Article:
Here is a single specimen of the orange-red variety also cancelled in Hanoi.

Beware of far out of date cancellations that were produced by the Vietnamese Post in the 1990’s and that show the five digit zip-code or stamps with indefinite cancels like the one below. Such stamps would not be worth more than mint ones. While this cancel may be genuine (the home made old hinge on the back suggests it is) this simply cannot be proven as there are too few details visible.

Overprint errors do exist. Here is a pair with the left stamp showing a triple over-print

Complete letters are extremely rare and the editor has hence be unable to collect one so far.

Postal authorities also prepared overprints that were to be used for official mail only. Instead of using New Dong though, they decided to denominate these stamps by the weight of husked rice (100g of rice). This made the stamps basically impervious to the rapid inflation occurring at the time. Michel reports that the overprints were prepared at the main post office in Hanoi but were mostly used in the 3rd Interzone (provinces of Ha Nam, Ha Dong and Hoa Ninh) south of Hanoi. There are two types of overprints that exist. One that shows a large “K” and smaller numbers and one that shows a smaller “k” and larger numbers. It appears that all stamps in one sheet are of the same type as this is the case with all the multiples of the editor, but since complete sheets do no seem to exist any longer, this cannot be proven. Michel reports that the overprint only occurs on the brown and red base color but the editor does have some genuine specimens that show the overprint on the light-brown and orange-red base color. These are so far unlisted.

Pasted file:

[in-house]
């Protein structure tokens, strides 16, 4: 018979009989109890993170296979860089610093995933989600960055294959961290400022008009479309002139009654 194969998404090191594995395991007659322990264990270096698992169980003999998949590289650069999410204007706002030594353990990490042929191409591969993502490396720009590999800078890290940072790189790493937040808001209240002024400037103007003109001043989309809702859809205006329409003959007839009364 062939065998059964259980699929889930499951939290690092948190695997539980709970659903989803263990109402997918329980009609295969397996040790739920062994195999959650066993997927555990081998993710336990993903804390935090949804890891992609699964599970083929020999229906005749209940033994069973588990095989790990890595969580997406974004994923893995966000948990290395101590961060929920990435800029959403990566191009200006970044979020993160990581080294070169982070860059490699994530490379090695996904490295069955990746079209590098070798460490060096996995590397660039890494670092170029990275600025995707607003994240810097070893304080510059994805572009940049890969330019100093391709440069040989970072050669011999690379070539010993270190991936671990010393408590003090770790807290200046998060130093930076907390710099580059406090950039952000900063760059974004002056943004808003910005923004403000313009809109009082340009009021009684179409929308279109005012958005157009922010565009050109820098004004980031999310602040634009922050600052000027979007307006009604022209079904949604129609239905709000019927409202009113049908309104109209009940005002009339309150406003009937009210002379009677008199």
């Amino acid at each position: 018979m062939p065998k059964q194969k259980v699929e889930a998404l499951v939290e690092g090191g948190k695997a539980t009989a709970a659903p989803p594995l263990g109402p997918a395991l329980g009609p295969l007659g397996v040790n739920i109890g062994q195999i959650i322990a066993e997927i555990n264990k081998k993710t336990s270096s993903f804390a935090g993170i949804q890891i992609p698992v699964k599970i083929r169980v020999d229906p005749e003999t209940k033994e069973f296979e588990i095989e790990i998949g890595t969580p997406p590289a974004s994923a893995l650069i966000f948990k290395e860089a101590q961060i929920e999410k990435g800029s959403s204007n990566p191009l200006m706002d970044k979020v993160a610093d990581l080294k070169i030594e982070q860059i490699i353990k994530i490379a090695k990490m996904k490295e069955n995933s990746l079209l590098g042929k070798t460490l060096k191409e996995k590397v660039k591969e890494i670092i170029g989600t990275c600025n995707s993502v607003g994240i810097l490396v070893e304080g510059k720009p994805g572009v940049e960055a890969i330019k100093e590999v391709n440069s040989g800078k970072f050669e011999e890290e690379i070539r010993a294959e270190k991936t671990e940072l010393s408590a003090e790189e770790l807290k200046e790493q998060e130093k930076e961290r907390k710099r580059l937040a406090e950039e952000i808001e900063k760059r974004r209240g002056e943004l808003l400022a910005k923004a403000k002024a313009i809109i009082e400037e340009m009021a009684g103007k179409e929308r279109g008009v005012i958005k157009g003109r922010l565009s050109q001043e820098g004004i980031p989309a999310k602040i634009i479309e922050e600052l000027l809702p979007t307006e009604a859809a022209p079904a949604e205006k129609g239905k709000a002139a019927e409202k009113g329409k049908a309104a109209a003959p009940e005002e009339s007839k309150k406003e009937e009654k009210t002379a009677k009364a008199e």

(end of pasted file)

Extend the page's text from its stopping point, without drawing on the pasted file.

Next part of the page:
This is a small “K” with the large numbers in a rare block of six in the brown color. Notice the slightly different appearance of each cliche.

Here is the overprint magnified.

This is the small “K” with the large numbers in the light-brown color

Again, here a detailed scan.

This is the large “K” with the small numbers in the brown color.

A detailed scan of the overprint.

This is the large “K” with the small numbers in the light-brown color.

Again, a detailed scan of the overprint.

This is a rare block of four of the large “K” with the small number in the red base color. Notice the thin and partially missing margins; a sign that the paper was hand-made.

A detailed scan of the overprint.

This is the large “K” with the small numbers on the orange-red base color.

A detailed scan of the overprint.

This is the a rare block of four of the small “k” with the large numbers in the red base color.

A Details scan of the overprint.

The small “K” with the large numbers on the orange-red base should exist but has not been collected yet.

Both, Michel and Scott do value a mint pair of either type at €300 and $475, which may be a bit high. They do not offer a value for used specimens and Michel just shows -.- which stands for price cannot be established due to a lack of market activity.

Forged overprints do exist. They are characterized by the fact that the most right “0” in “100” is open to the right.

Overprint errors do exist. Here the large “K” small number version showing a double overprint on the right stamp.

This is a detailed scan of the error stamp.

Given that these stamps were only used on official mail and these mail pieces were either destroyed upon receipt or went into the archive (which was most likely later destroyed in the on-going wars) very few used specimens do survive. In over 25 years the editor has only been able to find a single used specimen carrying a Hanoi cancel. It also happens to be an error stamps at the same time as it has a double-overprint. This is on the red base color.

A detailed scan of the double overprint.

Less than  hand-full of these stamps on letters survive and the editor has been unable to acquire one so far.

Registration Nr. 100040